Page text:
The Formation of Galaxies

It is helpful to think of the universe as a giant balloon that is being inflated. As it does so, the distance between any two points on the surface of the balloon increases. Similarly, the distance between any two galaxies also increases as the universe expands. But because gravity is pulling all of the matter in the universe together, this increase is not uniform; rather, it is slower in regions where the gravity is stronger.

Formation of Galaxies
The first galaxies formed about a billion years after the Big Bang, when the extra-galactic gas that had been mostly smooth and uniform up to that point began to clump together under its own gravity. These clumps then became dense enough to collapse further and form stars. The most massive clumps became galaxy clusters, while smaller clumps became individual galaxies.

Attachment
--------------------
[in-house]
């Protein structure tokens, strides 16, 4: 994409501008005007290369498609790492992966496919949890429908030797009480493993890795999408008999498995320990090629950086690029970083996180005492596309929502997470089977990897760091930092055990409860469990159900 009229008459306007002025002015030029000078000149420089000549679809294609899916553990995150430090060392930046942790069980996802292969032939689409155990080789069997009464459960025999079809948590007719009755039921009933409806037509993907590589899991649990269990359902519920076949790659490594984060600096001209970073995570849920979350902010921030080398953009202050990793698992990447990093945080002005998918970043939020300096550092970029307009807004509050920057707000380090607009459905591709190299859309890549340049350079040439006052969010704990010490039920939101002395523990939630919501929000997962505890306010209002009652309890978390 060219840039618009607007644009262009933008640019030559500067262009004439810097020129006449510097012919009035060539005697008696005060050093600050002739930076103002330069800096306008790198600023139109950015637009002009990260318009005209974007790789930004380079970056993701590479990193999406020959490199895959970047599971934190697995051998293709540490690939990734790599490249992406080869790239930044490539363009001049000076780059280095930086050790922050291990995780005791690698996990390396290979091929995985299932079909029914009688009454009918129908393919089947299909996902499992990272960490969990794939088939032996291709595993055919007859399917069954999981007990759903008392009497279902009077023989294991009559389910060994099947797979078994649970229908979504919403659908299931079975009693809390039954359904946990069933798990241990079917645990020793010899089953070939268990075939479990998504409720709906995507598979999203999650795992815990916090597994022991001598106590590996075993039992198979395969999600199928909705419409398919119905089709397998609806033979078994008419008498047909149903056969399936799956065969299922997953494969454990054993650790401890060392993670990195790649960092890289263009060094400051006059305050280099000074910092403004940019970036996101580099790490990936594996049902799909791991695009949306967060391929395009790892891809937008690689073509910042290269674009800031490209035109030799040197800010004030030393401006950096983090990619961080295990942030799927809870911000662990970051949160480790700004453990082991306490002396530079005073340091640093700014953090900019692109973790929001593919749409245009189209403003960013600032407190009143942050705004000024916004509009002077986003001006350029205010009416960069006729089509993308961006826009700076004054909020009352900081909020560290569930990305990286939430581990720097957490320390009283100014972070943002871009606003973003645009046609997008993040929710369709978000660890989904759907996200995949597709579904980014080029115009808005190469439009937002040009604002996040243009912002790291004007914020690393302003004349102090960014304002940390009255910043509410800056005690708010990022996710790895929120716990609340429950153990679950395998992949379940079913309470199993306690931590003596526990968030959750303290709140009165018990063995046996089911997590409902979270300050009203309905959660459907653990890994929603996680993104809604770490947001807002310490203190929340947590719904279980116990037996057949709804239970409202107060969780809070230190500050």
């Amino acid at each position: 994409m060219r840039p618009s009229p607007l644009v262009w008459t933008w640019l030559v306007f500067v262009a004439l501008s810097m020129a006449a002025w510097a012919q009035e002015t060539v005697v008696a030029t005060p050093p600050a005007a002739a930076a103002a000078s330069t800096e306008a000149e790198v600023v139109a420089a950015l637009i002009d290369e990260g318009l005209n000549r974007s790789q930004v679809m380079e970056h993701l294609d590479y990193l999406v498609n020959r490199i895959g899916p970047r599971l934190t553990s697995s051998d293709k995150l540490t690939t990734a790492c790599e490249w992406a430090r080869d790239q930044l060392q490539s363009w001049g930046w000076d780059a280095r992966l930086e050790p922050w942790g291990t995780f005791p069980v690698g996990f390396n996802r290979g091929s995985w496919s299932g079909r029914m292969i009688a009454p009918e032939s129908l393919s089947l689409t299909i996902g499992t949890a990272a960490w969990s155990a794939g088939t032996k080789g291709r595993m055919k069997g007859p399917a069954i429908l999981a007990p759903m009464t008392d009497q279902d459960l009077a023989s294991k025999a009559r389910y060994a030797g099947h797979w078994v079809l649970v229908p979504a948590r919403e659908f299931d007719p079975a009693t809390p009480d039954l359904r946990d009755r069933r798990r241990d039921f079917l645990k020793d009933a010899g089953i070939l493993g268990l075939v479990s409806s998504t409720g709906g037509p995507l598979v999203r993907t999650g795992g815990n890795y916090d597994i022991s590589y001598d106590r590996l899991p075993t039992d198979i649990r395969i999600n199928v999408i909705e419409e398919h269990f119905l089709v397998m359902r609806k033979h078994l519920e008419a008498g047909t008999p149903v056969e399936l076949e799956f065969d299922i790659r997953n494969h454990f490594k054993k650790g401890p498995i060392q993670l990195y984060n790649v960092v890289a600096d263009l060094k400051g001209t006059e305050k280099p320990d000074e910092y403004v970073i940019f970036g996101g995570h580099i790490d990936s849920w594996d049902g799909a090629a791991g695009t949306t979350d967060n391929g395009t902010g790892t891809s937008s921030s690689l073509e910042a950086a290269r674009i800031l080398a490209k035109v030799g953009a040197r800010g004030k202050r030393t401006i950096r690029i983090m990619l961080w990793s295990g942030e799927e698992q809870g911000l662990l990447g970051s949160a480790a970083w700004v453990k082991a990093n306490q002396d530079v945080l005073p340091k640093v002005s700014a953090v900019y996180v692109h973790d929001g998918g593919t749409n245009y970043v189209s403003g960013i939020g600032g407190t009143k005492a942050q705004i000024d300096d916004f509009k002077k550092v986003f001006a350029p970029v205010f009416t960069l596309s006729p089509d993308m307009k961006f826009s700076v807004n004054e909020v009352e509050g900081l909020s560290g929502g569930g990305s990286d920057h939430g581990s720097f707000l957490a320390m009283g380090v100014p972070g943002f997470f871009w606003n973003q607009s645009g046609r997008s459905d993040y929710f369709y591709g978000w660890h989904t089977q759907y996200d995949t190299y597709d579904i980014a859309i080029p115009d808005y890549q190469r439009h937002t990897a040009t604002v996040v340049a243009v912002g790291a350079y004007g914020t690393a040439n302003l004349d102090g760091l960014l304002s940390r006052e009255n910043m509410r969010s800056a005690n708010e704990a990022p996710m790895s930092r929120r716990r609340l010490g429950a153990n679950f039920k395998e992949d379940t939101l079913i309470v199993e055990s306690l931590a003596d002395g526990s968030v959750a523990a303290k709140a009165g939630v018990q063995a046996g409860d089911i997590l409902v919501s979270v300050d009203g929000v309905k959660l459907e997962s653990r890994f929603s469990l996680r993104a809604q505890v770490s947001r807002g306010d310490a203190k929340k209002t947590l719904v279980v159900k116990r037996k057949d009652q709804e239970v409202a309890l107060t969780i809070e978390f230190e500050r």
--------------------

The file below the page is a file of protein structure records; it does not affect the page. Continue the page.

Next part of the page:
The Formation of Stars

The familiar element hydrogen is by far the most abundant in the Universe, making up about 75% of its visible mass. Helium, the second most abundant element, makes up about 23%. The remainder is made up of a wide variety of heavier elements, including carbon, nitrogen, and oxygen, which are essential to life on Earth.

Stars are born when great clouds of hydrogen gas collapse under their own gravity. As the clouds collapse, they begin to spin faster and faster. Eventually, they flatten out into spinning discs with central regions that are extremely dense and hot. In these regions, hydrogen atoms are forced so close together that they fuse together to form helium atoms—a process that releases enormous amounts of energy. This energy prevents the collapse from continuing and creates tremendous pressure that pushes outward against the gravitational pull inward. The end result is a star—a massive ball of gas held together by gravity and heated by nuclear fusion in its core.

The Formation of Planets

Most of the mass in the solar system is in the sun. The planets are much less massive; for example, Jupiter has only one thousandth of the mass of the sun. Nevertheless, there are enough heavy elements in the planets to make them interesting places.